Yes, wellbeing makes a huge difference to employee retention

The evidence shows employees with higher levels of wellbeing are more likely to stay. Here we look at the research behind retention and wellbeing and then estimate the costs.

If your mind is in a good place and you feel physically healthy, are you more likely to stay in your current job? On the one hand, it seems obvious that high wellbeing would correlate with retention, because moving jobs might upset the situation. Then again, isn’t it possible that those with high levels of wellbeing would also be more restless – keen to take risks and explore new opportunities while they’re feeling good?

It turns out the answer is pretty declaratively the former. High wellbeing is linked not just with lower levels of voluntary departures (so choosing to stay in a job) but also lower levels of involuntary departures (so being terminated for one reason or another).  

This comes from a US study published in Population Health Management (PHM). It looked at thousands of employees who took a wellbeing assessment and calculated whether there was a correlation between wellbeing and health care, productivity, and retention outcomes. There was a significant correlation for all three, but let’s focus on retention.

How’d they measure it?

The researchers looked at the responses from 11,775 finance and insurance industry employees in a Fortune 100 company to a wellbeing survey and then compared them with the 6170 of employees who took the follow-up assessment a year later.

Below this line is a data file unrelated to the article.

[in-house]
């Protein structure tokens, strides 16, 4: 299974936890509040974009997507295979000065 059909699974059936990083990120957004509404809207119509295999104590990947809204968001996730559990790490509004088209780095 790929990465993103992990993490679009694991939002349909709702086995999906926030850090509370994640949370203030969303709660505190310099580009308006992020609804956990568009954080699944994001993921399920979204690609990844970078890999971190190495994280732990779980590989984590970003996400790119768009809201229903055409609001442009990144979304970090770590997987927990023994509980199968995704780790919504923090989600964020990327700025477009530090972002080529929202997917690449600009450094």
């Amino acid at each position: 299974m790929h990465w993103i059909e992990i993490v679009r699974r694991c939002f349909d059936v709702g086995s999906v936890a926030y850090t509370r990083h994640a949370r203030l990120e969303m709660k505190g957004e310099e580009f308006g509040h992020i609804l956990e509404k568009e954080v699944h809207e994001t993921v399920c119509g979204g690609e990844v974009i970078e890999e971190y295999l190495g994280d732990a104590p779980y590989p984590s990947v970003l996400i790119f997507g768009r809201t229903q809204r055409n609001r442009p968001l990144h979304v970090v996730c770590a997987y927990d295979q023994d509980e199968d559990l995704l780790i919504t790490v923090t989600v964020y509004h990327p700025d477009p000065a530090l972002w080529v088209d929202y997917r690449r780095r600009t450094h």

In the year between, the company introduced a “comprehensive wellbeing improvement program” that involved targeted solutions as well as initiatives aimed at transforming the company’s culture.

The results

The segment of employees with high wellbeing in the first year were more likely to report an intention to stay. They also had 30% fewer voluntary departures and three times fewer involuntary departures than those with lower wellbeing.

As for those whose reported well being improvements in the second year (potentially due to the company’s dedicated initiatives) the paper is worth quoting in full: “On average, employees whose well-being improved exhibited reduced health care costs, fewer unscheduled absences, reduced presenteeism, and increased intentions to stay.”

While statistical significance doesn’t equal causation, the PHM study isn’t the only research to find a link between company departures and wellbeing. A 2019 paper by MIT and Oxford professors found “a strong negative correlation with staff turnover” in a meta-analysis of 339 research studies that looked at the wellbeing of 1,882,131 workers.

At this point, shrewd readers might be wondering about relative costs. Afterall, wellbeing initiatives require money so whether that price exceeds the losses from staff turnover is worth knowing.  

Calculating the cost

The Australian HR Institute (AHRI) states that the cost of replacing an employee is 1.5 times that employee’s salary while US based analytics company Gallup suggests it could be as high as double their salary.